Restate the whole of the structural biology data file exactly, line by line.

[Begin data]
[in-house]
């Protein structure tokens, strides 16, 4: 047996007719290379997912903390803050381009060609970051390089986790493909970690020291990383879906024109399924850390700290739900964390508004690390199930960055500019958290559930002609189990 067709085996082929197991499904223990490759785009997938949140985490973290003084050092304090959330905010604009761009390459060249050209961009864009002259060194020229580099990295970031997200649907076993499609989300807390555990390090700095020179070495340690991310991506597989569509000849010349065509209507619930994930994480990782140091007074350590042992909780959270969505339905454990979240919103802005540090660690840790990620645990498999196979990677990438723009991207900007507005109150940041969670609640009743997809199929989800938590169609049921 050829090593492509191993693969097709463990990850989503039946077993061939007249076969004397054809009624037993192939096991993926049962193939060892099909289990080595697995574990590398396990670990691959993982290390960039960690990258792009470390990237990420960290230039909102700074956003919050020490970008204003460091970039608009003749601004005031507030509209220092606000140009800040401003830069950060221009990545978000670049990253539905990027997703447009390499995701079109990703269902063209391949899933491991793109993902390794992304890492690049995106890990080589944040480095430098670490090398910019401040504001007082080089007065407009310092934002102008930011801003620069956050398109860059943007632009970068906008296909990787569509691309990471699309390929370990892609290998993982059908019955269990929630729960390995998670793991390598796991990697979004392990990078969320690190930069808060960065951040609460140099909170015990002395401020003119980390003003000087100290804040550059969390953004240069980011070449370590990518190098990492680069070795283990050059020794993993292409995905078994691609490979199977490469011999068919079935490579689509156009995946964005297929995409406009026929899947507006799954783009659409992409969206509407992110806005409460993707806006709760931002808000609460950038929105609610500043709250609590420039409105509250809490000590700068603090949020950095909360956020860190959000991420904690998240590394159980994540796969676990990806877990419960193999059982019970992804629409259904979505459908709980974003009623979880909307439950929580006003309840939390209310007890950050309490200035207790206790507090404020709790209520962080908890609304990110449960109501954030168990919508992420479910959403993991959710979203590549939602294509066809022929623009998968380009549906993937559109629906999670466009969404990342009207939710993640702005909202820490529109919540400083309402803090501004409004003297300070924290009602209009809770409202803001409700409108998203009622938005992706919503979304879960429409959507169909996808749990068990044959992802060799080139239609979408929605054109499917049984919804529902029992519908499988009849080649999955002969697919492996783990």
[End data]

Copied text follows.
[in-house]
């Protein structure tokens, strides 16, 4: 047996007719290379997912903390803050381009060609970051390089986790493909970690020291990383879906024109399924850390700290739900964390508004690390199930960055500019958290559930002609189990 067709085996082929197991499904223990490759785009997938949140985490973290003084050092304090959330905010604009761009390459060249050209961009864009002259060194020229580099990295970031997200649907076993499609989300807390555990390090700095020179070495340690991310991506597989569509000849010349065509209507619930994930994480990782140091007074350590042992909780959270969505339905454990979240919103802005540090660690840790990620645990498999196979990677990438723009991207900007507005109150940041969670609640009743997809199929989800938590169609049921 050829090593492509191993693969097709463990990850989503039946077993061939007249076969004397054809009624037993192939096991993926049962193939060892099909289990080595697995574990590398396990670990691959993982290390960039960690990258792009470390990237990420960290230039909102700074956003919050020490970008204003460091970039608009003749601004005031507030509209220092606000140009800040401003830069950060221009990545978000670049990253539905990027997703447009390499995701079109990703269902063209391949899933491991793109993902390794992304890492690049995106890990080589944040480095430098670490090398910019401040504001007082080089007065407009310092934002102008930011801003620069956050398109860059943007632009970068906008296909990787569509691309990471699309390929370990892609290998993982059908019955269990929630729960390995998670793991390598796991990697979004392990990078969320690190930069808060960065951040609460140099909170015990002395401020003119980390003003000087100290804040550059969390953004240069980011070449370590990518190098990492680069070795283990050059020794993993292409995905078994691609490979199977490469011999068919079935490579689509156009995946964005297929995409406009026929899947507006799954783009659409992409969206509407992110806005409460993707806006709760931002808000609460950038929105609610500043709250609590420039409105509250809490000590700068603090949020950095909360956020860190959000991420904690998240590394159980994540796969676990990806877990419960193999059982019970992804629409259904979505459908709980974003009623979880909307439950929580006003309840939390209310007890950050309490200035207790206790507090404020709790209520962080908890609304990110449960109501954030168990919508992420479910959403993991959710979203590549939602294509066809022929623009998968380009549906993937559109629906999670466009969404990342009207939710993640702005909202820490529109919540400083309402803090501004409004003297300070924290009602209009809770409202803001409700409108998203009622938005992706919503979304879960429409959507169909996808749990068990044959992802060799080139239609979408929605054109499917049984919804529902029992519908499988009849080649999955002969697919492996783990």